The analysis is the same but sometimes I think women have an intuition about the market that it will go up or down – almost like a gut feeling. I’m not sure that men experience that same level of intuition. In terms of trading, I do think that women are more conservative and less aggressive than men as a whole but there are always exceptions. That might translate into smaller profits but tighter losses as well.

The CEO of a retail forex trading training course says women have 3 qualities which make them better traders than men... First he says women have a stronger sense of risk aversion. Do you agree?


"If women are in fact more risk averse, then [...] they will take fewer and smaller positions, [...] and take smaller profits."

I disagree – I don’t believe one can generalize that more women than men have these three qualities. On the risk front, it is important to be a risk taker in any trading business, including Forex. If women are in fact more risk averse, then that implies they will take fewer and smaller positions, have less exposure, and take smaller profits. Perhaps they will be better at running the marathon of Forex trading and being in the business for the long haul. I don’t know. I think being too conservative isn’t good either so a happy medium needs to be found.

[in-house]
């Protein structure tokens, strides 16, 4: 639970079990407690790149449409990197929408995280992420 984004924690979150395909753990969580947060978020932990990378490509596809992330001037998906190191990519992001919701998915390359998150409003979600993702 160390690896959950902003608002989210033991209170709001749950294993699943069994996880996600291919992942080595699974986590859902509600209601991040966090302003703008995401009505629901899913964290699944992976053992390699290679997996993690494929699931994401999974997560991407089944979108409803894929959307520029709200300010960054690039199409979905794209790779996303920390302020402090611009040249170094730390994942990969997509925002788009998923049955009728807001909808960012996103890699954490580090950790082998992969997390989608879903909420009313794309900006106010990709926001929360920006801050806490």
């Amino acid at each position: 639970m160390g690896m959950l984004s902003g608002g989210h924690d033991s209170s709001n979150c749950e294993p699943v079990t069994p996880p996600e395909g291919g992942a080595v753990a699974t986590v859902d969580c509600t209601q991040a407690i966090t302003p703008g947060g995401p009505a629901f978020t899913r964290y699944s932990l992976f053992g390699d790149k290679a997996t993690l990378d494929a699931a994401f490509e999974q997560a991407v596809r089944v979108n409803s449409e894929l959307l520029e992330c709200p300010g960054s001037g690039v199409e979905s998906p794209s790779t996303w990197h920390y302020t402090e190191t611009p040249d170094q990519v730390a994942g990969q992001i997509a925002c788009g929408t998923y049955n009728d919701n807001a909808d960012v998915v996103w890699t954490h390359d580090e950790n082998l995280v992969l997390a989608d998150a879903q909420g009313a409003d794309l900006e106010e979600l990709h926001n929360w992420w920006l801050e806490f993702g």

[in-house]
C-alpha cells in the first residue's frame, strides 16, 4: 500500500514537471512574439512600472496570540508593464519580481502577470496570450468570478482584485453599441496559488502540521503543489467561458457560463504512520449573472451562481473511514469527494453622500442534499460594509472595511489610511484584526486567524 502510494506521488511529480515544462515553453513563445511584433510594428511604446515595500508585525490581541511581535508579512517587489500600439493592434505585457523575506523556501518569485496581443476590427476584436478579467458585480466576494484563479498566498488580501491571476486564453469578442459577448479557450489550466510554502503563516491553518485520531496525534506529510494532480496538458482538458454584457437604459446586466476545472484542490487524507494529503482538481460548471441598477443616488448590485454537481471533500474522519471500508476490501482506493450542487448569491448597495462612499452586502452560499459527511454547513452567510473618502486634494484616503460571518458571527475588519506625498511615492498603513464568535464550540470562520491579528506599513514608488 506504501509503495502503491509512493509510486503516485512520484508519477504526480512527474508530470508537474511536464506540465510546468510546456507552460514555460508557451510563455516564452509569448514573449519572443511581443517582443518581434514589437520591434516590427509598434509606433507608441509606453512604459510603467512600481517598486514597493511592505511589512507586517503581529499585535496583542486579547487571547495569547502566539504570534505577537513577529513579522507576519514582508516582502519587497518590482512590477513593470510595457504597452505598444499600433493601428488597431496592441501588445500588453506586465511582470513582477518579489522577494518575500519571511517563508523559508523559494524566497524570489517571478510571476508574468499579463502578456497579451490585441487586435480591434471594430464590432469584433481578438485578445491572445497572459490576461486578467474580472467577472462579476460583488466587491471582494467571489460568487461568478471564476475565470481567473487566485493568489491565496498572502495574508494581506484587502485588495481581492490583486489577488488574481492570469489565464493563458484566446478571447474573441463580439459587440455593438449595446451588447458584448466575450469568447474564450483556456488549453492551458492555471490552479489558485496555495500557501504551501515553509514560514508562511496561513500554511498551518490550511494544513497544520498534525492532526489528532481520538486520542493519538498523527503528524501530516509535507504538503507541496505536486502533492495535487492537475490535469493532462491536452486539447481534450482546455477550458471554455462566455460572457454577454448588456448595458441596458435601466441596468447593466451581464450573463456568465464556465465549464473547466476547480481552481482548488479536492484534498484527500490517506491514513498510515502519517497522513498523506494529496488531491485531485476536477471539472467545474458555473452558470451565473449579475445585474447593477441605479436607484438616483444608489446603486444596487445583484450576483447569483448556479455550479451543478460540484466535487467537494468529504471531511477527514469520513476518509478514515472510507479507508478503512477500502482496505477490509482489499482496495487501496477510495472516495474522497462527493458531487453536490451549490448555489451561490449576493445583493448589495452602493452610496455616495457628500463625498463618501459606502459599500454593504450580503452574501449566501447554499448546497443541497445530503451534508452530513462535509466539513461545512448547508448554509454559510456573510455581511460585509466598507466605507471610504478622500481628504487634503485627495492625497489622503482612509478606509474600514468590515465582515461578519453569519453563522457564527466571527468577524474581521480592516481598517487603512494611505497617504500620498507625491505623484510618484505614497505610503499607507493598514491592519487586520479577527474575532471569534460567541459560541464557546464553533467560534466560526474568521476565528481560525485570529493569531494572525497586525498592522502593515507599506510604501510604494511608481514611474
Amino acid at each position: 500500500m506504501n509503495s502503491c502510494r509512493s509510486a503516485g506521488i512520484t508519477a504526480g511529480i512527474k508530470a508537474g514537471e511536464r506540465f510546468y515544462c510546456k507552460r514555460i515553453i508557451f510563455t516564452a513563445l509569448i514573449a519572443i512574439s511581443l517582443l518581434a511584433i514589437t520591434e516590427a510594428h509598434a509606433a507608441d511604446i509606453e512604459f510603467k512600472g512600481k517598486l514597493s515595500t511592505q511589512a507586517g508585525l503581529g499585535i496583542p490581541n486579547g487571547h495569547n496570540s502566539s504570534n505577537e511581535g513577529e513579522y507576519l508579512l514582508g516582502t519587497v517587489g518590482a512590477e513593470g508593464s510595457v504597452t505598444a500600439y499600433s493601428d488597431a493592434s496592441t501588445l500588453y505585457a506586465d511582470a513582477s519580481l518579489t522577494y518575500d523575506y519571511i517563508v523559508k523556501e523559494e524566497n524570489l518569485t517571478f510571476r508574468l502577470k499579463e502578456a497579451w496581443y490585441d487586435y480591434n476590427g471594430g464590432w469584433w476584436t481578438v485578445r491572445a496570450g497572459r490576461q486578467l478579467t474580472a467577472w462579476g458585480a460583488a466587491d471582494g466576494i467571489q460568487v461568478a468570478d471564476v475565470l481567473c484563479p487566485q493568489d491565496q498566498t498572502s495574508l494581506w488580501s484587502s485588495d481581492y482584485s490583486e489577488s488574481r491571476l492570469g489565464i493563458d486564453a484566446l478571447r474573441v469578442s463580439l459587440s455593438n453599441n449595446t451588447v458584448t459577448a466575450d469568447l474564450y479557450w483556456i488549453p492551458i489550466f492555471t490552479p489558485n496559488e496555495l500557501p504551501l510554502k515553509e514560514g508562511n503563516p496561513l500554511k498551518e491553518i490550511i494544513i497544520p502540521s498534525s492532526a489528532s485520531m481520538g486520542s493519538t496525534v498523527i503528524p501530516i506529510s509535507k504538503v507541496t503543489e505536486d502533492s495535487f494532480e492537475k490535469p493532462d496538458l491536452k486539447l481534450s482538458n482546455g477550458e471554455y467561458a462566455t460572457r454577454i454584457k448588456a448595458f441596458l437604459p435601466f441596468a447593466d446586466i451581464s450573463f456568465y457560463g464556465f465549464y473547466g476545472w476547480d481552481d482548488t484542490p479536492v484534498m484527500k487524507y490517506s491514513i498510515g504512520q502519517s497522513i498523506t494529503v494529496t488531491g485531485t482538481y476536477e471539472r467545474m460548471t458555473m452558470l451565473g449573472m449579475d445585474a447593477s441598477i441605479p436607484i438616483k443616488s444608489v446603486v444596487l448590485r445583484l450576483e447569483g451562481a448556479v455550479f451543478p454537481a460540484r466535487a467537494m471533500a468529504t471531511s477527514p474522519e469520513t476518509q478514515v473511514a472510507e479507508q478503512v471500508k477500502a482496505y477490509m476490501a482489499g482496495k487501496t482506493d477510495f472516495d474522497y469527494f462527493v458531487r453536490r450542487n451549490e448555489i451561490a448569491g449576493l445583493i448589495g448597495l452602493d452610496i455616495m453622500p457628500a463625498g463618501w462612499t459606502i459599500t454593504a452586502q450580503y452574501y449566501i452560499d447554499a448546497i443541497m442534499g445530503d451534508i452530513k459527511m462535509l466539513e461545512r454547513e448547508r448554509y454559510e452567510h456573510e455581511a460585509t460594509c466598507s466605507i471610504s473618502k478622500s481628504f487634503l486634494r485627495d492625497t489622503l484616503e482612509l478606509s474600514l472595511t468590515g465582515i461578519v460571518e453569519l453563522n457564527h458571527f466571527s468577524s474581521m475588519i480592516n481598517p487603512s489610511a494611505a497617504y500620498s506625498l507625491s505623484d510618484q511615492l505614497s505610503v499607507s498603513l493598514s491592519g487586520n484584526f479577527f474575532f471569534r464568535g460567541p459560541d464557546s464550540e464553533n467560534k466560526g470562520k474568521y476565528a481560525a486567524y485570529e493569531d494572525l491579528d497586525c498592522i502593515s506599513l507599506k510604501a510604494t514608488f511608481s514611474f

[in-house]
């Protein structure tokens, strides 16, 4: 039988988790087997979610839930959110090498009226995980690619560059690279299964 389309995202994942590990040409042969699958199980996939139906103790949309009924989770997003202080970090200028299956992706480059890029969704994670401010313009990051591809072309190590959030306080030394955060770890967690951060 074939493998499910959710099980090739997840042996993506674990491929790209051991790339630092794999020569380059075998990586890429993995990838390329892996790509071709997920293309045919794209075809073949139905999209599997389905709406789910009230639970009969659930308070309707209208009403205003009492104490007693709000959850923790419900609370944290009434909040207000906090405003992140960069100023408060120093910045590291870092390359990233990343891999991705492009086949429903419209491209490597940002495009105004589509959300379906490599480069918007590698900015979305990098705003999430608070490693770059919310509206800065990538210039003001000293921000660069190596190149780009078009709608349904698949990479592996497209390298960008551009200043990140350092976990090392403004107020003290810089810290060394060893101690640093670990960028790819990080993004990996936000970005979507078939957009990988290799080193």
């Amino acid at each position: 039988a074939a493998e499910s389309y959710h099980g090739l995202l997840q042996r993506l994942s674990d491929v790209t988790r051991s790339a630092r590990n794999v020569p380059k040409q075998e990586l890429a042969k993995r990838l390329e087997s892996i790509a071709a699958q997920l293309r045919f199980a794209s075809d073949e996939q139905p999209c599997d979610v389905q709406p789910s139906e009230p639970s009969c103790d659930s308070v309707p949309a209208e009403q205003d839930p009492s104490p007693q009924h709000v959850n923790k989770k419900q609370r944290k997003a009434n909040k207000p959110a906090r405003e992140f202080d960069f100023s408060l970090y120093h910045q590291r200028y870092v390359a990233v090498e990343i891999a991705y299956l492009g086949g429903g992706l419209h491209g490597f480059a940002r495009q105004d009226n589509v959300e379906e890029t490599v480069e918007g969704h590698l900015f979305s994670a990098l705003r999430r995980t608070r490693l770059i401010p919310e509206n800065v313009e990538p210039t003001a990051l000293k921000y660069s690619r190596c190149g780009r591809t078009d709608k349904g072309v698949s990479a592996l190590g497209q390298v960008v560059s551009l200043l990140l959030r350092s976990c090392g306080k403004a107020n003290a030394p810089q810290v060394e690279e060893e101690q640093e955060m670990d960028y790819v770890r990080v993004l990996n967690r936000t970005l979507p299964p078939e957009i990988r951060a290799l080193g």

I recently read the article “What if Women Ran Wall Street”, by Sheelah Kolhatkar, published in New York Magazine, March 21, 2010. The article implies that many men are aggressive, stubborn and ego driven and therefore need to work on taming those qualities if trading large sums of money. No comment on whether or not women traders are better for the economy – I would say that a good mix of both genders might create the right recipe of risk taking and risk aversion.

Second quality is increased patience, which lets them follow through on trading plans better than men.


Patience is important but again, I’m not sure if women are more patient than men. I know many male traders who are very patient traders.

Third, he points out women's tendency to really learn thoroughly before trading, while men tend to learn something partially and immediately.

This describes a person’s instincts that drive a person’s natural way of taking action. Since every personality is different, one cannot say that the way someone learns best is gender specific. I’ve taught many male traders who are well organized and meticulous about their studying. I’ve also met many female traders who are also rigorous in their approach to learn.

So you would not say these are gender specific differences...

From my experience, these qualities are definitely not gender specific – if a person has goals to become a successful trader, then they need to do whatever it takes to learn a methodology, practice it over and over again until it becomes second nature, and work with a coach to keep growing as a trader.